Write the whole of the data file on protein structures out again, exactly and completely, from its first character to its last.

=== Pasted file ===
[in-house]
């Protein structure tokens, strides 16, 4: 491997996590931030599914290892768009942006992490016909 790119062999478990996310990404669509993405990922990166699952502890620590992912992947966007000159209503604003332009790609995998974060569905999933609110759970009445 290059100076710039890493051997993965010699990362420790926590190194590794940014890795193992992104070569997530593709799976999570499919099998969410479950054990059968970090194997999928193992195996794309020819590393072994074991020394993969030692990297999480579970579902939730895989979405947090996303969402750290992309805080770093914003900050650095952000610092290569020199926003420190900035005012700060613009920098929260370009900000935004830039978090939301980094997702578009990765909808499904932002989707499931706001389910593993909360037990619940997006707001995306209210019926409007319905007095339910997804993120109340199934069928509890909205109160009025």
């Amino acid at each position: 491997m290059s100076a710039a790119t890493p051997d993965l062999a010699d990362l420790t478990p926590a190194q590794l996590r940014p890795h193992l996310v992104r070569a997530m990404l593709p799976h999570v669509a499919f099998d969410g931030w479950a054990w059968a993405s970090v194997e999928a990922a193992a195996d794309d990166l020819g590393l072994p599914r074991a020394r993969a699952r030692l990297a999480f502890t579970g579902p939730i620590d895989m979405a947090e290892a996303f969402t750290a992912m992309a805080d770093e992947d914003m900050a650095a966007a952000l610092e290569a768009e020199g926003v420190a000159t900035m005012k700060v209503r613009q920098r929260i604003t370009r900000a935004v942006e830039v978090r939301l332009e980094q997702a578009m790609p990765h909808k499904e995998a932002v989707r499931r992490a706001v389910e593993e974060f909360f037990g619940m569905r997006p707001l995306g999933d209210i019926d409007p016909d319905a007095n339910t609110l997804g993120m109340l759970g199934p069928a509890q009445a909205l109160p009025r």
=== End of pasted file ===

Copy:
[in-house]
């Protein structure tokens, strides 16, 4: 491997996590931030599914290892768009942006992490016909 790119062999478990996310990404669509993405990922990166699952502890620590992912992947966007000159209503604003332009790609995998974060569905999933609110759970009445 290059100076710039890493051997993965010699990362420790926590190194590794940014890795193992992104070569997530593709799976999570499919099998969410479950054990059968970090194997999928193992195996794309020819590393072994074991020394993969030692990297999480579970579902939730895989979405947090996303969402750290992309805080770093914003900050650095952000610092290569020199926003420190900035005012700060613009920098929260370009900000935004830039978090939301980094997702578009990765909808499904932002989707499931706001389910593993909360037990619940997006707001995306209210019926409007319905007095339910997804993120109340199934069928509890909205109160009025």
């Amino acid at each position: 491997m290059s100076a710039a790119t890493p051997d993965l062999a010699d990362l420790t478990p926590a190194q590794l996590r940014p890795h193992l996310v992104r070569a997530m990404l593709p799976h999570v669509a499919f099998d969410g931030w479950a054990w059968a993405s970090v194997e999928a990922a193992a195996d794309d990166l020819g590393l072994p599914r074991a020394r993969a699952r030692l990297a999480f502890t579970g579902p939730i620590d895989m979405a947090e290892a996303f969402t750290a992912m992309a805080d770093e992947d914003m900050a650095a966007a952000l610092e290569a768009e020199g926003v420190a000159t900035m005012k700060v209503r613009q920098r929260i604003t370009r900000a935004v942006e830039v978090r939301l332009e980094q997702a578009m790609p990765h909808k499904e995998a932002v989707r499931r992490a706001v389910e593993e974060f909360f037990g619940m569905r997006p707001l995306g999933d209210i019926d409007p016909d319905a007095n339910t609110l997804g993120m109340l759970g199934p069928a509890q009445a909205l109160p009025r």